Pro­tect live­stock from fires

Shepparton News - Country News - - LIVESTOCK - — Dr Jeff Cave district vet­eri­nary of­fi­cer Agri­cul­ture Vic­to­ria

All live­stock own­ers need to be well pre­pared and plan for the pos­si­bil­ity of a fire emer­gency on their farm.

A key fac­tor in min­imis­ing the risk to live­stock dur­ing a bush­fire or on ex­treme fire dan­ger days, is to iden­tify safer ar­eas on the farm where live­stock can be moved.

The area you choose will de­pend on the type of live­stock you are farm­ing and their ex­pected be­hav­iour dur­ing a fire.

Other fac­tors to con­sider in­clude the ter­rain and ac­ces­si­bil­ity of the area as well as the be­hav­iour of the fire it­self.

Hav­ing a live­stock fire plan that has been care­fully thought through and can be quickly ex­e­cuted will min­imise the risk to stock and peo­ple, es­pe­cially if that plan has been prac­tised prior to an event.

Hav­ing a fire­break of some sort is im­per­a­tive — us­ing bare laneways and ploughed breaks can be ef­fec­tive, as can heav­ily grazed pad­docks with lowlevel veg­e­ta­tion.

Low risk ar­eas shouldn’t be next to ar­eas of scrub or bush­land and should be large enough to al­low live­stock to move away from a fire.

All low risk ar­eas should have suf­fi­cient drink­ing water to en­able stock to re­main in the area for ex­tended pe­ri­ods of high fire risk and high tem­per­a­tures, be pro­tected by fire­breaks and be free of leaf, twigs and bark build-up.

Ar­eas where there are dams and swamps are also safer.

Stock­yards have been known to suc­cess­fully hold stock dur­ing a fire if pro­tected by a fire­break.

If this is your pre­ferred op­tion, con­sider us­ing a sprin­kler sys­tem so that stock that are be­ing held to­gether on a hot day, don't suf­fer heat stress.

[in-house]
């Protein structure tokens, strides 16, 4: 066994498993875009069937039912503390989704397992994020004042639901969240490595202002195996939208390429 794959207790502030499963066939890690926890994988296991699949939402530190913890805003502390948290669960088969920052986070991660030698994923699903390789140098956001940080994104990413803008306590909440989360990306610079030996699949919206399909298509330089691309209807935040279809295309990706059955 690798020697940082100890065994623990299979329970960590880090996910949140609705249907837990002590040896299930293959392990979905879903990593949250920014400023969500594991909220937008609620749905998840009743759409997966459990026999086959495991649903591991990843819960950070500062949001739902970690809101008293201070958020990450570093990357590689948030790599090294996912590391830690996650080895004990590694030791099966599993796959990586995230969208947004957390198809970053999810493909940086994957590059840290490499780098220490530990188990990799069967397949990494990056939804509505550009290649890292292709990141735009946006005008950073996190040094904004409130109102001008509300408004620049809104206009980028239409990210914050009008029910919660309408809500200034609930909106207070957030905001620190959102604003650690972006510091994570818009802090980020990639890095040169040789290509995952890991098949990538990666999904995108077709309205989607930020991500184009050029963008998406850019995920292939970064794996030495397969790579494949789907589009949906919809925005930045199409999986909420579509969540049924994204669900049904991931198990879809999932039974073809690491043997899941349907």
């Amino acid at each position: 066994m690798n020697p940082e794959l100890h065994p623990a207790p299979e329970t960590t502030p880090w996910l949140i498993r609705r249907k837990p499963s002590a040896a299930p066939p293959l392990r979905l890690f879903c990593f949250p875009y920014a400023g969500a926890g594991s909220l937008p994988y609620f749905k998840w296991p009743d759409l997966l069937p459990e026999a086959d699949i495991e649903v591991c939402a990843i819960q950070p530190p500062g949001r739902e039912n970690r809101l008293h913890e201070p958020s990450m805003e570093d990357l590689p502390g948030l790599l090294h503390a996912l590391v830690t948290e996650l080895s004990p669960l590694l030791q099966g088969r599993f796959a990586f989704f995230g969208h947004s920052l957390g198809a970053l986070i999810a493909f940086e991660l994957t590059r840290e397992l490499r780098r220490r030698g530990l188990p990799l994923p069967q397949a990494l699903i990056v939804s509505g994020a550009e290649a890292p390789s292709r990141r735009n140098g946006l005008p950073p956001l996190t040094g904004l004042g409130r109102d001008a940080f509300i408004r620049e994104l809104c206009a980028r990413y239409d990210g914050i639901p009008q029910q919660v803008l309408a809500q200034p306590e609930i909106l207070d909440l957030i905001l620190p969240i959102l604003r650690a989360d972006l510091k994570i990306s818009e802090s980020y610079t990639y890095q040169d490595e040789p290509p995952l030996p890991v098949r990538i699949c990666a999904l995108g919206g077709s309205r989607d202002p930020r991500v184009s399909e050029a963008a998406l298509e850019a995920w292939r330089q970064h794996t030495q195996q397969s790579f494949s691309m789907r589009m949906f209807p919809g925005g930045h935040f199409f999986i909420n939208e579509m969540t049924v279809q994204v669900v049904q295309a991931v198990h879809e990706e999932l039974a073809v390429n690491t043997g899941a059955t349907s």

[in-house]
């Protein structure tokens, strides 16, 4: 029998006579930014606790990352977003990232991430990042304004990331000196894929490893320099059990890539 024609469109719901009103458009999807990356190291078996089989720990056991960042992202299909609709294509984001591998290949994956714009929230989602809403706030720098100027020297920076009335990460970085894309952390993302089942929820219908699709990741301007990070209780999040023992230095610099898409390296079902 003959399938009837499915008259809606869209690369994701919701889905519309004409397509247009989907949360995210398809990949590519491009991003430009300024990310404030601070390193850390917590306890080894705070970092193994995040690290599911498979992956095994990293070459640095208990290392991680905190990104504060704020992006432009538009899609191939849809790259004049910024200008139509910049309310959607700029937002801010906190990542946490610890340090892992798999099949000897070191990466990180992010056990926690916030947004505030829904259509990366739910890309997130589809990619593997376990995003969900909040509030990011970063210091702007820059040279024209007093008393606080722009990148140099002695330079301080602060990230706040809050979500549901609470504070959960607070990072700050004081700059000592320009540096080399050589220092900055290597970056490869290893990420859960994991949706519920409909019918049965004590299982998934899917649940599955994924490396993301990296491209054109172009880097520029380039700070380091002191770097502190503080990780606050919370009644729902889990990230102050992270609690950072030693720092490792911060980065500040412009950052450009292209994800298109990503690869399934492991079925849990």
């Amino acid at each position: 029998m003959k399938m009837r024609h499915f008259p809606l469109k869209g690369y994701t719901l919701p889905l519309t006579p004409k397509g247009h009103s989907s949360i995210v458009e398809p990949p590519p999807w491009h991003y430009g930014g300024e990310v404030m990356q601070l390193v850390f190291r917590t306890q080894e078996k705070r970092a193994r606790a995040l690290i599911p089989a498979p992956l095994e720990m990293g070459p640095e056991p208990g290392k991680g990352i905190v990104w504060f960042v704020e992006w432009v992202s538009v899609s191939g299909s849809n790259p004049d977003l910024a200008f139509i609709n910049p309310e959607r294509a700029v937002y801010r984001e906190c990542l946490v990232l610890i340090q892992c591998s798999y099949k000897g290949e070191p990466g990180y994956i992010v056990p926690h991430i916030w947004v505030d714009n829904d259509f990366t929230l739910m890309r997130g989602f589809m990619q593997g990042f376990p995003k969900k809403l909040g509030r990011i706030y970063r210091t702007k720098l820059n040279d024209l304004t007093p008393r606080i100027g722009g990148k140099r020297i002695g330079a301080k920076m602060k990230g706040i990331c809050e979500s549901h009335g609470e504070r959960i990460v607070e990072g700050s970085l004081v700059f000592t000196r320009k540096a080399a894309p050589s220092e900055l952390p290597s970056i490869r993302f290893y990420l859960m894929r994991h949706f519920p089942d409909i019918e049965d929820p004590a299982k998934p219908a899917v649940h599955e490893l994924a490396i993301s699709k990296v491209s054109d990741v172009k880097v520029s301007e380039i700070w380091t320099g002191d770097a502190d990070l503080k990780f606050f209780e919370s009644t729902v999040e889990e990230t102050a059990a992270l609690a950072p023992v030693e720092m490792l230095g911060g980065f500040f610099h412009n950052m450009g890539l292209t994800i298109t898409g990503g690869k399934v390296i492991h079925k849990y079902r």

Horses should not be locked up in small ar­eas or sta­bles but moved to an open pad­dock with min­i­mal veg­e­ta­tion, so they can move freely.

Horses are good at mov­ing them­selves to safe open ar­eas and usu­ally suf­fer min­i­mal burns if left to do so.

If equip­ment such as rugs, hal­ters and fly-veils re­main on horses, the plas­tic may melt, and metal buck­les can burn the an­i­mal.

Con­sider us­ing rope hal­ters for eas­ier han­dling and man­age­ment.

It’s cru­cial not to open gates that may al­low stock ac­cess to pub­lic road­ways, as they will be a haz­ard to traf­fic in smoky con­di­tions.

If you in­tend to re­lo­cate your horse to a safer prop­erty, en­sure this is done early in the day be­fore a fire threat­ens, or ideally the day be­fore.

On days of ex­treme fire dan­ger or ideally the day be­fore, stock should be moved into lower risk ar­eas.

Aim to act early and don’t get caught try­ing to move stock as a fire ap­proaches and lis­ten to weather fore­casts and ob­serve your own en­vi­ron­ment to help you de­cide when to put your plan into ac­tion.

■ For more in­for­ma­tion on pre­par­ing a farm and live­stock bush­fire plan, go to: agri­cul­­cul­ture/ emer­gen­cies or phone the Agri­cul­ture Vic­to­ria Cus­tomer Ser­vice Cen­tre on 136 186.

Plan ahead . . . Live­stock own­ers should be pre­pared for a fire emer­gency.

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